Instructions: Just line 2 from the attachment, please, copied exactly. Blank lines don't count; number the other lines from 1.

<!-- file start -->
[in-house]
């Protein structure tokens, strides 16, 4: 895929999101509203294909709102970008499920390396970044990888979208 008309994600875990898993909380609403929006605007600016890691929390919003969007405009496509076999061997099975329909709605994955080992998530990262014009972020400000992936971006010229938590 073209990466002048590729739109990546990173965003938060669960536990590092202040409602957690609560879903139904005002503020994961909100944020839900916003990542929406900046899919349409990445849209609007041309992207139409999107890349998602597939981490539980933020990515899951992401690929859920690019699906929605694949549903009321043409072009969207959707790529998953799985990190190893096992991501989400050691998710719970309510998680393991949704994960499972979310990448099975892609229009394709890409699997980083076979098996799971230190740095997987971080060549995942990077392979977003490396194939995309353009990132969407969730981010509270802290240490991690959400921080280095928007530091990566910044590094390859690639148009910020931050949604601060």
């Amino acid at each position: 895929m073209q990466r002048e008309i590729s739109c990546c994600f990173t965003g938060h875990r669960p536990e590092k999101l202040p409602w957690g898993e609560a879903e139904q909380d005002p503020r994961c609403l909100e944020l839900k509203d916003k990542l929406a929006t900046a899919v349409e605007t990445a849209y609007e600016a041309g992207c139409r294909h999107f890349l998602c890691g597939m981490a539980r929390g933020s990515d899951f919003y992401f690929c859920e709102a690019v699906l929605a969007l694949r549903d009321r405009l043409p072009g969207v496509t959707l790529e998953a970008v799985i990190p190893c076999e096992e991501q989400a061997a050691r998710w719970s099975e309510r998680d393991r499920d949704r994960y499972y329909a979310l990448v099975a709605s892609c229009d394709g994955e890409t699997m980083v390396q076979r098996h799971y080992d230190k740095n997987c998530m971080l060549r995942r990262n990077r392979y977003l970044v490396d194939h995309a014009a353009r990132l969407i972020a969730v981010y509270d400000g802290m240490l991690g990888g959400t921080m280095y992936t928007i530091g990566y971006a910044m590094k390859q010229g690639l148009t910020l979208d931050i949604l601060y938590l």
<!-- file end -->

């Protein structure tokens, strides 16, 4: 895929999101509203294909709102970008499920390396970044990888979208 008309994600875990898993909380609403929006605007600016890691929390919003969007405009496509076999061997099975329909709605994955080992998530990262014009972020400000992936971006010229938590 073209990466002048590729739109990546990173965003938060669960536990590092202040409602957690609560879903139904005002503020994961909100944020839900916003990542929406900046899919349409990445849209609007041309992207139409999107890349998602597939981490539980933020990515899951992401690929859920690019699906929605694949549903009321043409072009969207959707790529998953799985990190190893096992991501989400050691998710719970309510998680393991949704994960499972979310990448099975892609229009394709890409699997980083076979098996799971230190740095997987971080060549995942990077392979977003490396194939995309353009990132969407969730981010509270802290240490991690959400921080280095928007530091990566910044590094390859690639148009910020931050949604601060």